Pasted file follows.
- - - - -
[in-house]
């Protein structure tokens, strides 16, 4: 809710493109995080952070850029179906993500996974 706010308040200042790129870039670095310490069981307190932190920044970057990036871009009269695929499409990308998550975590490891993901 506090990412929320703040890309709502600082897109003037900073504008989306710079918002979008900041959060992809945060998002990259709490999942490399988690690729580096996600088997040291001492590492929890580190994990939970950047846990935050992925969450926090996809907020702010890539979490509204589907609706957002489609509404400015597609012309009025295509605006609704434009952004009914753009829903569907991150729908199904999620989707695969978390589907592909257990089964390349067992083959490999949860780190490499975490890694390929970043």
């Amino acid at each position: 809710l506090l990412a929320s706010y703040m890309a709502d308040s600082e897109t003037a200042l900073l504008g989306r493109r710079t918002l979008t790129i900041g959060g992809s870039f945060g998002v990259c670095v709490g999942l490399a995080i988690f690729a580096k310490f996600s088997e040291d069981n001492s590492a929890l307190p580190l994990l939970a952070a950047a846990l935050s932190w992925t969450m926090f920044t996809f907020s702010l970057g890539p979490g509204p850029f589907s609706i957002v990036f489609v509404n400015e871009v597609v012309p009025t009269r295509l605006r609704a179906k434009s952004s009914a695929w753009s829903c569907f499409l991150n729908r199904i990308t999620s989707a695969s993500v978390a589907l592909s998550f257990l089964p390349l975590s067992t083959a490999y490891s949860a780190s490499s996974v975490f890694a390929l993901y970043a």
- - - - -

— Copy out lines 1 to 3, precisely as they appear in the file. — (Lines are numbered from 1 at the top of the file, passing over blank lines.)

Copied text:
[in-house]
């Protein structure tokens, strides 16, 4: 809710493109995080952070850029179906993500996974 706010308040200042790129870039670095310490069981307190932190920044970057990036871009009269695929499409990308998550975590490891993901 506090990412929320703040890309709502600082897109003037900073504008989306710079918002979008900041959060992809945060998002990259709490999942490399988690690729580096996600088997040291001492590492929890580190994990939970950047846990935050992925969450926090996809907020702010890539979490509204589907609706957002489609509404400015597609012309009025295509605006609704434009952004009914753009829903569907991150729908199904999620989707695969978390589907592909257990089964390349067992083959490999949860780190490499975490890694390929970043």
């Amino acid at each position: 809710l506090l990412a929320s706010y703040m890309a709502d308040s600082e897109t003037a200042l900073l504008g989306r493109r710079t918002l979008t790129i900041g959060g992809s870039f945060g998002v990259c670095v709490g999942l490399a995080i988690f690729a580096k310490f996600s088997e040291d069981n001492s590492a929890l307190p580190l994990l939970a952070a950047a846990l935050s932190w992925t969450m926090f920044t996809f907020s702010l970057g890539p979490g509204p850029f589907s609706i957002v990036f489609v509404n400015e871009v597609v012309p009025t009269r295509l605006r609704a179906k434009s952004s009914a695929w753009s829903c569907f499409l991150n729908r199904i990308t999620s989707a695969s993500v978390a589907l592909s998550f257990l089964p390349l975590s067992t083959a490999y490891s949860a780190s490499s996974v975490f890694a390929l993901y970043a």